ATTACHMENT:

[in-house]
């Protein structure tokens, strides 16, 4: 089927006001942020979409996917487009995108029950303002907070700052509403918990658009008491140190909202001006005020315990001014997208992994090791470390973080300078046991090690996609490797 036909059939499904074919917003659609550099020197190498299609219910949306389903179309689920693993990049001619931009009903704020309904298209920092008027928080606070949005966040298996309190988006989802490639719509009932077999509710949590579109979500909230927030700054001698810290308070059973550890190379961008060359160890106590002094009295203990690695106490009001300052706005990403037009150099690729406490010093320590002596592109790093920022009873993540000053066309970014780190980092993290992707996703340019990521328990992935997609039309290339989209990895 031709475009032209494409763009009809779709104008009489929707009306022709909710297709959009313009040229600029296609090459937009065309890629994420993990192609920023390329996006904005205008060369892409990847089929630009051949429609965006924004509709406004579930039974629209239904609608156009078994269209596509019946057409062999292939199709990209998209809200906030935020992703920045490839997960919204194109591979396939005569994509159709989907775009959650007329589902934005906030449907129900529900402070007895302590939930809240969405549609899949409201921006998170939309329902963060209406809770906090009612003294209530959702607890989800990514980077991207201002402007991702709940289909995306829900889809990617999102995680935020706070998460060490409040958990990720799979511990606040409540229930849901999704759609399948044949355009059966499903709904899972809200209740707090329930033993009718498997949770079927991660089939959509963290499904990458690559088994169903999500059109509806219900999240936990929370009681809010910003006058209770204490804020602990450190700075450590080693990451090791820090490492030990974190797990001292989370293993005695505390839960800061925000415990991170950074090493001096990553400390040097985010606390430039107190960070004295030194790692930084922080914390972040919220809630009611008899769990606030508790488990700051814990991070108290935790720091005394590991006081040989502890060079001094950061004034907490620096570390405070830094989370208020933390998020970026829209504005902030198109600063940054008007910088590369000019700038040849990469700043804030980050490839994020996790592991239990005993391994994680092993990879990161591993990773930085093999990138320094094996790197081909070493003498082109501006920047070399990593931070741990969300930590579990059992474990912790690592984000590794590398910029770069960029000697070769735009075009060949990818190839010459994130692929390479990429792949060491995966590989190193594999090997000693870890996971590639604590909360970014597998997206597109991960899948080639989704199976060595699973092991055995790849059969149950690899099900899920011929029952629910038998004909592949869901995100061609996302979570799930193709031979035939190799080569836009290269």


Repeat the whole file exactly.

[in-house]
């Protein structure tokens, strides 16, 4: 089927006001942020979409996917487009995108029950303002907070700052509403918990658009008491140190909202001006005020315990001014997208992994090791470390973080300078046991090690996609490797 036909059939499904074919917003659609550099020197190498299609219910949306389903179309689920693993990049001619931009009903704020309904298209920092008027928080606070949005966040298996309190988006989802490639719509009932077999509710949590579109979500909230927030700054001698810290308070059973550890190379961008060359160890106590002094009295203990690695106490009001300052706005990403037009150099690729406490010093320590002596592109790093920022009873993540000053066309970014780190980092993290992707996703340019990521328990992935997609039309290339989209990895 031709475009032209494409763009009809779709104008009489929707009306022709909710297709959009313009040229600029296609090459937009065309890629994420993990192609920023390329996006904005205008060369892409990847089929630009051949429609965006924004509709406004579930039974629209239904609608156009078994269209596509019946057409062999292939199709990209998209809200906030935020992703920045490839997960919204194109591979396939005569994509159709989907775009959650007329589902934005906030449907129900529900402070007895302590939930809240969405549609899949409201921006998170939309329902963060209406809770906090009612003294209530959702607890989800990514980077991207201002402007991702709940289909995306829900889809990617999102995680935020706070998460060490409040958990990720799979511990606040409540229930849901999704759609399948044949355009059966499903709904899972809200209740707090329930033993009718498997949770079927991660089939959509963290499904990458690559088994169903999500059109509806219900999240936990929370009681809010910003006058209770204490804020602990450190700075450590080693990451090791820090490492030990974190797990001292989370293993005695505390839960800061925000415990991170950074090493001096990553400390040097985010606390430039107190960070004295030194790692930084922080914390972040919220809630009611008899769990606030508790488990700051814990991070108290935790720091005394590991006081040989502890060079001094950061004034907490620096570390405070830094989370208020933390998020970026829209504005902030198109600063940054008007910088590369000019700038040849990469700043804030980050490839994020996790592991239990005993391994994680092993990879990161591993990773930085093999990138320094094996790197081909070493003498082109501006920047070399990593931070741990969300930590579990059992474990912790690592984000590794590398910029770069960029000697070769735009075009060949990818190839010459994130692929390479990429792949060491995966590989190193594999090997000693870890996971590639604590909360970014597998997206597109991960899948080639989704199976060595699973092991055995790849059969149950690899099900899920011929029952629910038998004909592949869901995100061609996302979570799930193709031979035939190799080569836009290269």